Friday 8 Feb – from Korimako
During the Festival there’ve been a number recitals with no admission charge, and early this evening The Troubadour Quartet gave the first of their free concerts. They played Beethoven’s Opus 95 Quartet in F minor, subtitled the ‘Serioso’. Knowing that they started rehearsing together only three weeks ago makes their achievement in mastering this complex work even more commendable. This is the last of Beethoven’s quartets before the late great series of masterpieces, the pinnacles of quartet writing. There are the usual four movements – Allegro con brio; Allegretto ma non troppo; Allegro assai vivace ma serioso’ and Larghetto espressive, Allegretto agitato, Allegro.
A good crowd responded with loud applause, and were delighted by an extra in a totally different vein, an arrangement of Vittorio Monti’s Czardas, a frantically fast rhapsody based on Hungarian folk dances. Lots of cheers and a standing acclamation greeted this performance. Any idea if this Naples-born one-hit-wonder composer is related to Clare Monti the Festival’s Assistant Manager (and CMNZ Nelson Concert Manager)?
During an early Pendericki concert I noticed that Christine Vlajk’s viola is an unusual shape. I asked her about its history, expecting to be told it was a few centuries old. On the contrary she told me, it was made in 2012 by Sarah and Alan Balmforth of Seattle specifically for Christine.
“They have come up with this design, along with some other luthiers, so that playing is made more comfortable for violists. The part that is “cut away” helps make playing in higher positions and on the lowest string easier, much more so. There is a high incidence of injuries in violists mainly because the instruments are so large, so these new models are becoming more popular. They are actually similar in shape to the predesessor of the violin family, the viol. Also a fun fact, New Zealand violist, Timothy Deighton, a friend of mine also plays one.” (NZ-born, Victoria University graduate, Deighton is Professor of Viola at Penn State University)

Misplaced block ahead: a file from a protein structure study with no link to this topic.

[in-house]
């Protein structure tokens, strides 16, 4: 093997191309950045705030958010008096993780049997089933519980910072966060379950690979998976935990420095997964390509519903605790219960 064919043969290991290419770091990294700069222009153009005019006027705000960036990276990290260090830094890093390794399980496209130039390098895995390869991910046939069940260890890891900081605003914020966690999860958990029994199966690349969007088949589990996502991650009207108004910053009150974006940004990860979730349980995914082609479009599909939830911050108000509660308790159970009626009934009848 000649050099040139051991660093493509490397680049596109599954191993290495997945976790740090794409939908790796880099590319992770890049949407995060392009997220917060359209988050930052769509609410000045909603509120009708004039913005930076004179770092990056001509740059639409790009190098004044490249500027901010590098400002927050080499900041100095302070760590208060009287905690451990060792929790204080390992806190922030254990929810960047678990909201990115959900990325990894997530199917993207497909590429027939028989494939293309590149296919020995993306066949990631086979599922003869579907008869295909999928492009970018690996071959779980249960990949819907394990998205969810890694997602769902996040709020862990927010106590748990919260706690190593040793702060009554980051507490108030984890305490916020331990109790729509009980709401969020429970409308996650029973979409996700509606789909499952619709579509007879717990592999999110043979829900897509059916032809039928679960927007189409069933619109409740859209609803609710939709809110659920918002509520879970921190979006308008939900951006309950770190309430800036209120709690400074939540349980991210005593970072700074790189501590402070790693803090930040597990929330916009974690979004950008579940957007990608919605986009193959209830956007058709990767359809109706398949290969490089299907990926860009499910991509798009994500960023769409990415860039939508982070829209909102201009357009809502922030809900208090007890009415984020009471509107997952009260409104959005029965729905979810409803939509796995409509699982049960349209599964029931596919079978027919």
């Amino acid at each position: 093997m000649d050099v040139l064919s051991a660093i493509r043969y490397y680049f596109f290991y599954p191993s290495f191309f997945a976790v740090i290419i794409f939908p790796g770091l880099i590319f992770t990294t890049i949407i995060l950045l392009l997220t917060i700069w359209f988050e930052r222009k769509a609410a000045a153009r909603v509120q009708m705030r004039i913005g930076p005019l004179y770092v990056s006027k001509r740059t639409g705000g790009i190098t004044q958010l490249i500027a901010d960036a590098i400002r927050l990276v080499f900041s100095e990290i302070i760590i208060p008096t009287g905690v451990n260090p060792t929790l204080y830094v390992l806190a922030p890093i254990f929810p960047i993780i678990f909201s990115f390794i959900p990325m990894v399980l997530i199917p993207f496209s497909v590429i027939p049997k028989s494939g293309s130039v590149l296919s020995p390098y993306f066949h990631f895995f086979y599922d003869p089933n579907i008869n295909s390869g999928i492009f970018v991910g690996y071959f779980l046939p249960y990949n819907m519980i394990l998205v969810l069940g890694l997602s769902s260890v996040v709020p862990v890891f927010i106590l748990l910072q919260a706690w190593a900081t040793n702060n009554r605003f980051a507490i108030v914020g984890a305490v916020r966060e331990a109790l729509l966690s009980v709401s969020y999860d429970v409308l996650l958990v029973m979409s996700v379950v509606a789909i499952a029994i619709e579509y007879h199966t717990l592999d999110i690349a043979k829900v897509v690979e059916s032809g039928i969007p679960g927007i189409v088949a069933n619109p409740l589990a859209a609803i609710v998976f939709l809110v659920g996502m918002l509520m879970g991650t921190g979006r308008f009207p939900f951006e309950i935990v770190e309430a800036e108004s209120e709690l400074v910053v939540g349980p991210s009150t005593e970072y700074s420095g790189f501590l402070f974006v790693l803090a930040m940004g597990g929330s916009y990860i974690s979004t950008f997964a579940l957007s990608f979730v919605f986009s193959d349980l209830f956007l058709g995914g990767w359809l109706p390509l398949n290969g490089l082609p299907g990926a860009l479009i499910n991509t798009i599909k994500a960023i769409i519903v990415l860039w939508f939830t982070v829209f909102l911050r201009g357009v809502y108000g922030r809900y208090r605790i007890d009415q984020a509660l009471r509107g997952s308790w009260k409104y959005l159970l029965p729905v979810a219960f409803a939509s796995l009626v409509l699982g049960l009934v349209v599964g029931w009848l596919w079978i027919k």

A story of three pianos and a runaway dolly: The magnificent new Steinway piano in the School of Music was donated by Jocelyn and Murray Sturgeon long time supporters of music in Nelson. The piano was chosen by Piers Lane, who the Sturgeons approached at the Adam Festival four years ago. It was a wonderful feeling recalls Murray, to be at the German factory to hear Lane “test” three Steinways and make his final choice.
When Péter Nagy and Diedre Irons played Schumann’s Andante and Variations (with horn and cellos) they opted for the auditorium’s smaller grand piano, and one from the Baling Theatre next door. this was lifted onto and off the stage by a burly team of helpers with the assistance of a piano dolly.
While wrestling with the piano the crew shunted the dolly out of the way … and into the path of a very young spectator who couldn’t resist playing with it. What happened next? The dolly “got away”, ran down the entrance way into the School of Music, and shattered a reinforced glass panel. Woops.